On Wed, Jan 29, 2014 at 10:02:10AM -0700, Ben Howard wrote:
> Now that open-vm-tools is in main, the obvious question is whether or
> not we should include open-vm-tools on the default installation media.
> While open-vm-tools is not explicitly required anymore for a VM to run
> properly, it does offer hypervisor integration:
> * vmtoolsd: service responsible for the virtual machine status report.
> * vmware-check-vm: tool to check whether a utility has been started on
> a physical or virtual machine.
> * vmware-xferlogs: Dumps logging/debugging information to the virtual
> machine logfile.
> * vmware-toolbox-cmd: tool to obtain virtual machine information of
> the host such as statistics
> * vmware-user-suid-wrapper: tool to enable clipboard sharing
> (copy/paste) between host and virtual machine.
> Most users who run a VMware hypervisor want to run some sort of VMware
> tooling. VMware is now recommending open-vm-tools over the priority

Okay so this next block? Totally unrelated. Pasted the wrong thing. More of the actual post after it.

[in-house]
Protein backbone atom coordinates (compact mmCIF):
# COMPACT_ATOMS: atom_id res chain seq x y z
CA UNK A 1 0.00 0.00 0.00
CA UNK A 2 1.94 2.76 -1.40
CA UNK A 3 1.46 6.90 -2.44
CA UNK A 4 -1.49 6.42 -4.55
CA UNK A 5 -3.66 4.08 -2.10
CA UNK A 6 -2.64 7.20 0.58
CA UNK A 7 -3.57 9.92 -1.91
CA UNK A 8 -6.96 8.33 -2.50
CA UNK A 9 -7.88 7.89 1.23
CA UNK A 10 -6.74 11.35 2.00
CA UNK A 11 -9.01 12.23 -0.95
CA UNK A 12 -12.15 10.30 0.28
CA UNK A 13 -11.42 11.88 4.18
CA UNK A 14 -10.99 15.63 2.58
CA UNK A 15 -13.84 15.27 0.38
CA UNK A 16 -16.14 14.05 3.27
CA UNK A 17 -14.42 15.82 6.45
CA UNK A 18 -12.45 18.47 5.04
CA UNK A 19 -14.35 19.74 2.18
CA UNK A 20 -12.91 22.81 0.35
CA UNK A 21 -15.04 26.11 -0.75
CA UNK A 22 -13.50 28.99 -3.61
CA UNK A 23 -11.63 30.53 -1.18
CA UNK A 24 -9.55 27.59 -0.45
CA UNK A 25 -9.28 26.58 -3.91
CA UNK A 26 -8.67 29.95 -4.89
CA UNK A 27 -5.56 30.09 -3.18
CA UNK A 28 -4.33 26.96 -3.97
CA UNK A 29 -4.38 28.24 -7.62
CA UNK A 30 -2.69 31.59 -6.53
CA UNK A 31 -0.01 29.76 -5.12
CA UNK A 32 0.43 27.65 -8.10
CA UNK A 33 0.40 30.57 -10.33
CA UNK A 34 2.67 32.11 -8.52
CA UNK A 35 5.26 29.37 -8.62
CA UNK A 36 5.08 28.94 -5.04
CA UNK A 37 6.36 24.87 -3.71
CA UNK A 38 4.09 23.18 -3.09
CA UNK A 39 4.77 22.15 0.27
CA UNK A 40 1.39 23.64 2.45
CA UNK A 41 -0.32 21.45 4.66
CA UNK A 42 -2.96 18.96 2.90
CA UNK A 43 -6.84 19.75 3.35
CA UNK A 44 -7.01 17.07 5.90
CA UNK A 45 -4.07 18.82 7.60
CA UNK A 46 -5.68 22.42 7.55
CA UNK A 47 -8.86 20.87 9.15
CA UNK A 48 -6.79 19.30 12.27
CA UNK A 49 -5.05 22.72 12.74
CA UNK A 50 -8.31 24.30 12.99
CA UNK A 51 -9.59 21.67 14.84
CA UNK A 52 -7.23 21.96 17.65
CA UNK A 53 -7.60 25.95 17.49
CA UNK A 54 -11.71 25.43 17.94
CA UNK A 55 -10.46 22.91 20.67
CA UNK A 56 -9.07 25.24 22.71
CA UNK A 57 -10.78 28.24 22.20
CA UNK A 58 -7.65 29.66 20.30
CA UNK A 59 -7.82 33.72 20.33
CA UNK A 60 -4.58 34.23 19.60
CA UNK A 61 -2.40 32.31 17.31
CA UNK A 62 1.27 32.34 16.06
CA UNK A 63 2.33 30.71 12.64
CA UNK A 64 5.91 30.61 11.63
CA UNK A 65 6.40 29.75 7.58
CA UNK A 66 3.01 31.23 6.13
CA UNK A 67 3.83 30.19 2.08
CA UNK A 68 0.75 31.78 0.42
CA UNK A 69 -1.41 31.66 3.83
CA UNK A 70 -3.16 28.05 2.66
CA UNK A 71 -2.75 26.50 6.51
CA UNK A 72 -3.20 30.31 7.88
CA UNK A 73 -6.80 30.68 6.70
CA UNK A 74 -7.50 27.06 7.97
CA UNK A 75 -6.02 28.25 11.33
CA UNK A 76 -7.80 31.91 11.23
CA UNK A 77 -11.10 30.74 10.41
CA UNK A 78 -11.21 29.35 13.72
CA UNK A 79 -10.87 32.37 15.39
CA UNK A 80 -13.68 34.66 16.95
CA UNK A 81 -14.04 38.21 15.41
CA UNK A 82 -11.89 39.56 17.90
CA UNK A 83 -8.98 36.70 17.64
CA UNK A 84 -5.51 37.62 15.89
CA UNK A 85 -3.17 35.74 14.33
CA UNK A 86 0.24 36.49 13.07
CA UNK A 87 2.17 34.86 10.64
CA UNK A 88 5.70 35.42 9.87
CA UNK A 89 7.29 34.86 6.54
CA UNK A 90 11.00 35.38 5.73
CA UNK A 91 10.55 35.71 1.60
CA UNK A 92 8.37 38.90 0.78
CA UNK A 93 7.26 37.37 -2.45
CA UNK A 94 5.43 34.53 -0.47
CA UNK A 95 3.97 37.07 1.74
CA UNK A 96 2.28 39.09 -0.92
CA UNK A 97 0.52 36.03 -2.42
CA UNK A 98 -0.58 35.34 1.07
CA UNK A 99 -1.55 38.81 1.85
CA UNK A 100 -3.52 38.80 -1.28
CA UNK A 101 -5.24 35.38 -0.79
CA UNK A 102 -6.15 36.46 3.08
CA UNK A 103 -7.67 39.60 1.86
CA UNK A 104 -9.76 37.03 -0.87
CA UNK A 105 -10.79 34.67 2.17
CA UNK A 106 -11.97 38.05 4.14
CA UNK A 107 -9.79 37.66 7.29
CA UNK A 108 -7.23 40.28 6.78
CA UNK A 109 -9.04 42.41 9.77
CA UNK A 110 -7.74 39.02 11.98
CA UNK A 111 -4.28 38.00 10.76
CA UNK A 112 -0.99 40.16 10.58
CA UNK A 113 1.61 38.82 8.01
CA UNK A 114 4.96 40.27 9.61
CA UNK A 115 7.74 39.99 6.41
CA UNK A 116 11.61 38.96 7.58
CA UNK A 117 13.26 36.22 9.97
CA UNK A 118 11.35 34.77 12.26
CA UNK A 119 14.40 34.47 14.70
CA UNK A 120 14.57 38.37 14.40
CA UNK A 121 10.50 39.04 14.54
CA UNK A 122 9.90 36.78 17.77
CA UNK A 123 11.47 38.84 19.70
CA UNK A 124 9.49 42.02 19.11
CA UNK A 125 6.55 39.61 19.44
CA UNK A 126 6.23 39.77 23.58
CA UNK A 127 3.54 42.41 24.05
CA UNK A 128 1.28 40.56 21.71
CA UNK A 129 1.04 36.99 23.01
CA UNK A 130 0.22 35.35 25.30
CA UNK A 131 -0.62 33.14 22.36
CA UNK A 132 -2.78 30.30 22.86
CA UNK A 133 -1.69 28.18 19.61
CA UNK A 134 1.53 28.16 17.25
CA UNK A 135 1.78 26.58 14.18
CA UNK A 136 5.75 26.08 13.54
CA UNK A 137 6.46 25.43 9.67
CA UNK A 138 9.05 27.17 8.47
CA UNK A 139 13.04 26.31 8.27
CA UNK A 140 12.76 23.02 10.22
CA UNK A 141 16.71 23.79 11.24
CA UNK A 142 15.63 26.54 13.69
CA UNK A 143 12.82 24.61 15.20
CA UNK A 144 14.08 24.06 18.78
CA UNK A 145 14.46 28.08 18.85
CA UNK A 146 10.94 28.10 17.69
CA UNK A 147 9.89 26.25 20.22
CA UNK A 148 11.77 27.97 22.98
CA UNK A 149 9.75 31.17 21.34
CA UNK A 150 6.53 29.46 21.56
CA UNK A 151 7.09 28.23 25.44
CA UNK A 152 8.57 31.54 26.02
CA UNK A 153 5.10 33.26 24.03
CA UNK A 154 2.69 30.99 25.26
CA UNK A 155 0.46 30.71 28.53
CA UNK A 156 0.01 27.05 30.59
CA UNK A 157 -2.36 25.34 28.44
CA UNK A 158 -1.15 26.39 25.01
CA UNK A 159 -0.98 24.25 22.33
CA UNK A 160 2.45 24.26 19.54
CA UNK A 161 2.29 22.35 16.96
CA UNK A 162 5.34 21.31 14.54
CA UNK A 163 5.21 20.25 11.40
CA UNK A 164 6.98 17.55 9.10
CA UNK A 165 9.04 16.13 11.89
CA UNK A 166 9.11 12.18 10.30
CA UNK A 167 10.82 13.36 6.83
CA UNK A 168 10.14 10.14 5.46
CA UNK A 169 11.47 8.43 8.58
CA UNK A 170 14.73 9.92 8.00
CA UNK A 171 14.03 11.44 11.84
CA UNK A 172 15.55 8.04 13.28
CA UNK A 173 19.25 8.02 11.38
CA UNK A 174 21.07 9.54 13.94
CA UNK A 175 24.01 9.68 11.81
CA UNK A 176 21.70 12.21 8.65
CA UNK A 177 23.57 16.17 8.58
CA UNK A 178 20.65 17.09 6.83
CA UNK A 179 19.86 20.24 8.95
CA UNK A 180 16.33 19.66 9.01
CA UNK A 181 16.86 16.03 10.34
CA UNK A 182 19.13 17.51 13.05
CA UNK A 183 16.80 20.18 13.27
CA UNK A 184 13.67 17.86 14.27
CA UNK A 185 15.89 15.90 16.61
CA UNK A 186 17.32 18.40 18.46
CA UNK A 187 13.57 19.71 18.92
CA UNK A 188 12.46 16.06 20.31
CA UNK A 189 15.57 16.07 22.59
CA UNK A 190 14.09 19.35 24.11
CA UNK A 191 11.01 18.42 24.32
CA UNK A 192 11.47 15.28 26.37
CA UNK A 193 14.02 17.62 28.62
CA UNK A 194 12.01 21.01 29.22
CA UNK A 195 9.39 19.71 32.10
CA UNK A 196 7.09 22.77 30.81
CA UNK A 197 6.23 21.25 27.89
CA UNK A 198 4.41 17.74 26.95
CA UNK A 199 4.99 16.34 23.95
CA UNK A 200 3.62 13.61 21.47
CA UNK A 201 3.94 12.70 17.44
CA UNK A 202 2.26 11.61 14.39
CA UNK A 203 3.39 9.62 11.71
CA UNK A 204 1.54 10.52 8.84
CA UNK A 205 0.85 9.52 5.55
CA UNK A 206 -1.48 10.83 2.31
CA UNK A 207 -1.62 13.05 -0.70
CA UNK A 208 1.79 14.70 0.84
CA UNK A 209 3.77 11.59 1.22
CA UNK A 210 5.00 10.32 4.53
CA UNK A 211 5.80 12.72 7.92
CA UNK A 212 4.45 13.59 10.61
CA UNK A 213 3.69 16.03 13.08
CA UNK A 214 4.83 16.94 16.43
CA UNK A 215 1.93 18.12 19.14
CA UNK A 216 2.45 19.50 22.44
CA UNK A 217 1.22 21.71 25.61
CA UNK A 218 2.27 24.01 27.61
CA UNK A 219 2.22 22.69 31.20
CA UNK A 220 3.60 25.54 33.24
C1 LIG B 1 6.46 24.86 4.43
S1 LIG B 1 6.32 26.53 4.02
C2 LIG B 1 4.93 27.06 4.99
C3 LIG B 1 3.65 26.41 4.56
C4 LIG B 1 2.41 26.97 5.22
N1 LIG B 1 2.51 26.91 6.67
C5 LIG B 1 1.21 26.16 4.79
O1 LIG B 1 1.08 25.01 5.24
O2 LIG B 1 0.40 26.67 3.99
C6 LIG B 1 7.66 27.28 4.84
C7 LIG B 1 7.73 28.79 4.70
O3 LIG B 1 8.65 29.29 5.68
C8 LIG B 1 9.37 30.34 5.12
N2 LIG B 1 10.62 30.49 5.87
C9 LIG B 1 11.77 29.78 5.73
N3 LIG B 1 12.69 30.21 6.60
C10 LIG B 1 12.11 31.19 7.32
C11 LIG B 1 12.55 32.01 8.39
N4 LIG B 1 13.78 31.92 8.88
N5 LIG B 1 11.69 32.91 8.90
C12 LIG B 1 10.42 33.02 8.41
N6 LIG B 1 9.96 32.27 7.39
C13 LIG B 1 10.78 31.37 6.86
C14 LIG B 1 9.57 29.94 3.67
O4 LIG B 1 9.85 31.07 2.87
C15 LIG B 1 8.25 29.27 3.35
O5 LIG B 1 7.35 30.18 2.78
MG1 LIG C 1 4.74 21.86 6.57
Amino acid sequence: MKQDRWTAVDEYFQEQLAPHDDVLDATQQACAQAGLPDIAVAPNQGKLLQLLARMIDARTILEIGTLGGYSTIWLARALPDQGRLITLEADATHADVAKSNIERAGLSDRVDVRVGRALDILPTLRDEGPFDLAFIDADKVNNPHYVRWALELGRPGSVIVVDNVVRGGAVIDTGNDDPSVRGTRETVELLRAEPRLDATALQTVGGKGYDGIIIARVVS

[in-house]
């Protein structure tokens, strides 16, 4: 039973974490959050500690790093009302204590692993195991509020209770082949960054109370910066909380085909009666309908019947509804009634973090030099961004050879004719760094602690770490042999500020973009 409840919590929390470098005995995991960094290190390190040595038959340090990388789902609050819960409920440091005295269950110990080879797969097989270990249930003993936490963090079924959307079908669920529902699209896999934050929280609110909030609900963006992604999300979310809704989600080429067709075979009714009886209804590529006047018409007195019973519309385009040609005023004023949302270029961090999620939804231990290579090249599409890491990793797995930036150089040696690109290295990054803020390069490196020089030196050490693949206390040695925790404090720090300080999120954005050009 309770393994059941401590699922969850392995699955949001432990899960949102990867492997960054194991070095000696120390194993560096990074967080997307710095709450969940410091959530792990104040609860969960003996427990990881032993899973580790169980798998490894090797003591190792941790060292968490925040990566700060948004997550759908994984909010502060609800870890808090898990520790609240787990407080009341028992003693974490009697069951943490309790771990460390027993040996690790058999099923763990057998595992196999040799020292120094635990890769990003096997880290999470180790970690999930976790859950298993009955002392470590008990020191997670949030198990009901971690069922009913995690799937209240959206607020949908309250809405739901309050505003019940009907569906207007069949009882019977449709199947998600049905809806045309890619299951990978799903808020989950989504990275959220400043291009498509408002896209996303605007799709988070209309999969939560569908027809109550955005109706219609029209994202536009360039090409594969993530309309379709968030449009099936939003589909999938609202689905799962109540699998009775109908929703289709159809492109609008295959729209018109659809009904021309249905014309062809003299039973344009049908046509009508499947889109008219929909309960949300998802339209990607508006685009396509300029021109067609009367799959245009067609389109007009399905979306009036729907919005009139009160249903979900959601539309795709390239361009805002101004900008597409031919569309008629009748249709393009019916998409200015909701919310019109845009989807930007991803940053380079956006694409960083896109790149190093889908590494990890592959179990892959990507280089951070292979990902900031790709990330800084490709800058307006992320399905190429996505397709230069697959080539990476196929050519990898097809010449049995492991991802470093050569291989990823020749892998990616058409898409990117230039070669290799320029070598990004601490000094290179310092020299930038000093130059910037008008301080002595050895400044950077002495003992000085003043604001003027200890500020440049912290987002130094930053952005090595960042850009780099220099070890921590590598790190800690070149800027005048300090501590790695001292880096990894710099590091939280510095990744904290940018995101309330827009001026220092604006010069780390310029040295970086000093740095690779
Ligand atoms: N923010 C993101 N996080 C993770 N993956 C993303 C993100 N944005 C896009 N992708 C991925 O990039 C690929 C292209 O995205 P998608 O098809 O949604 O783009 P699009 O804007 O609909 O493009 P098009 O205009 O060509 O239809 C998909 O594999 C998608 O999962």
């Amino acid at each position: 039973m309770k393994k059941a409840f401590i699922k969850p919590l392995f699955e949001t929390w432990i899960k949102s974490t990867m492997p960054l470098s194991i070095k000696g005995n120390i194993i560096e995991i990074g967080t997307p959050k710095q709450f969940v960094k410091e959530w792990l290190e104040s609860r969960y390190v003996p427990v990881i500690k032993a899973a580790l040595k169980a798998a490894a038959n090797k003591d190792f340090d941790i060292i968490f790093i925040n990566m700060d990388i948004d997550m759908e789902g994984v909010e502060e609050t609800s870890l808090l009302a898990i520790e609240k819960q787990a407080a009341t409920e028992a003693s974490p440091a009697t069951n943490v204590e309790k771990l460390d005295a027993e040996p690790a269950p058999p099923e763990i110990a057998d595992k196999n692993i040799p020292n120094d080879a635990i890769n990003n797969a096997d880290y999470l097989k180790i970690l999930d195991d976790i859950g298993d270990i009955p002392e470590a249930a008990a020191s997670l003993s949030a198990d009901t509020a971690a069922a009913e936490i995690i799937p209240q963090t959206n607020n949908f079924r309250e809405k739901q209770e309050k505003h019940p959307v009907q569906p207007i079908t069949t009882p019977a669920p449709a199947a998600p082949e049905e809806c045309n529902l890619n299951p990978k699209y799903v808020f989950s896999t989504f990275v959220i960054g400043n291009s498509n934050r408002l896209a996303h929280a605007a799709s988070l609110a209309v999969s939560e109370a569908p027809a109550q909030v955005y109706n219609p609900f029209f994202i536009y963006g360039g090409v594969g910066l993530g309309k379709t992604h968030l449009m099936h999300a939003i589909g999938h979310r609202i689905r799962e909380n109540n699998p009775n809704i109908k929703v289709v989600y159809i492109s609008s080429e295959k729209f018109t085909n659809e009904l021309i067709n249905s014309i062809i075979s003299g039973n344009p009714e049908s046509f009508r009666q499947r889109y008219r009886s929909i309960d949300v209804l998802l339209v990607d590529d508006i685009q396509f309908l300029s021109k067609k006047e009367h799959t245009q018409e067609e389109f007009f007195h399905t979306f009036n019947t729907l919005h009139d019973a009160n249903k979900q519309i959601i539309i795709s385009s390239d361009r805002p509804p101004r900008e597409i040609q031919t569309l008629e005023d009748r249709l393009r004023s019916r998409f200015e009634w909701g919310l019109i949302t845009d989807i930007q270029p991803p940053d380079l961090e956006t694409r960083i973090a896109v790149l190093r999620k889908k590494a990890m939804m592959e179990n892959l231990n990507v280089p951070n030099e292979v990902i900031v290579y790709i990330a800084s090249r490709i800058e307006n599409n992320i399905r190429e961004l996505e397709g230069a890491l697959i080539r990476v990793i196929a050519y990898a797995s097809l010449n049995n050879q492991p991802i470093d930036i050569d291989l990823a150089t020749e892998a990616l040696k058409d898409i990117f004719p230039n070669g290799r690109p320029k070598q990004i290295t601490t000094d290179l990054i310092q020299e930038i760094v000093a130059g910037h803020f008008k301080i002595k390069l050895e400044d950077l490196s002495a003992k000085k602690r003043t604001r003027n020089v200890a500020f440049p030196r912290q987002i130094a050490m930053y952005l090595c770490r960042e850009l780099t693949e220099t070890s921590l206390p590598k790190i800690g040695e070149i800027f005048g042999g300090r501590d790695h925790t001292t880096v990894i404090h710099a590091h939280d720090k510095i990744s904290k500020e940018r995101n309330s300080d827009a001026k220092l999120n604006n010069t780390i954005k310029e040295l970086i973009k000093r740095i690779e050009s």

> tools and several distributions (SuSE/SLES, Fedora/RHEL 7) are now
> installing these tools by default.
> I would like to propose that we ship the open-vm-tools on the desktop
> and server media and install by default on VMware targets.
What is the reason to ship them on the image? If these tools only provide
improved integration, that puts them in a class of package that we would
generally install from the network rather than requiring them to be included
on the image, I think - particularly in the case of the desktop image. For
the desktop, what's most important is the integration with ubuntu-drivers,
so that the need for the extra drivers is detected and they can be
installed; but this doesn't mean they have to be present on the images.
Is there a specific reason to have them included on the server image? E.g.,
should they be part of a package task? How do you plan to auto-select these
packages for installation?
Steve Langasek Give me a lever long enough and a Free OS
Debian Developer to set it on, and I can move the world.
Ubuntu Developer http://www.debian.org/